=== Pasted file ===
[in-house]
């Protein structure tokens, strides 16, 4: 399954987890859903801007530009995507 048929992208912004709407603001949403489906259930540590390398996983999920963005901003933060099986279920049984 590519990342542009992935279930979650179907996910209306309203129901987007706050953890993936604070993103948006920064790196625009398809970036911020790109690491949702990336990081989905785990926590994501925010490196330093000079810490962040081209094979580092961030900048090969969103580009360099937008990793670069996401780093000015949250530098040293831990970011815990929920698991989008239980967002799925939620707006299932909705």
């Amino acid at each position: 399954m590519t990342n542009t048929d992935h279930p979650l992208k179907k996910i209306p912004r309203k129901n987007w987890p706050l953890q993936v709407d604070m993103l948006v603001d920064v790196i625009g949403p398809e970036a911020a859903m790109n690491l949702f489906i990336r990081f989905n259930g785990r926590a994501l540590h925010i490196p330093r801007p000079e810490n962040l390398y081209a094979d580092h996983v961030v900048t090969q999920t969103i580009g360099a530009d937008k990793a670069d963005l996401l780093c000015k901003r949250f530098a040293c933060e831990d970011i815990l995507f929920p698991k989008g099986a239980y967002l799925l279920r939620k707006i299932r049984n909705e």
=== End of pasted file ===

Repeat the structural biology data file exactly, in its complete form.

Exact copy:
[in-house]
């Protein structure tokens, strides 16, 4: 399954987890859903801007530009995507 048929992208912004709407603001949403489906259930540590390398996983999920963005901003933060099986279920049984 590519990342542009992935279930979650179907996910209306309203129901987007706050953890993936604070993103948006920064790196625009398809970036911020790109690491949702990336990081989905785990926590994501925010490196330093000079810490962040081209094979580092961030900048090969969103580009360099937008990793670069996401780093000015949250530098040293831990970011815990929920698991989008239980967002799925939620707006299932909705």
């Amino acid at each position: 399954m590519t990342n542009t048929d992935h279930p979650l992208k179907k996910i209306p912004r309203k129901n987007w987890p706050l953890q993936v709407d604070m993103l948006v603001d920064v790196i625009g949403p398809e970036a911020a859903m790109n690491l949702f489906i990336r990081f989905n259930g785990r926590a994501l540590h925010i490196p330093r801007p000079e810490n962040l390398y081209a094979d580092h996983v961030v900048t090969q999920t969103i580009g360099a530009d937008k990793a670069d963005l996401l780093c000015k901003r949250f530098a040293c933060e831990d970011i815990l995507f929920p698991k989008g099986a239980y967002l799925l279920r939620k707006i299932r049984n909705e």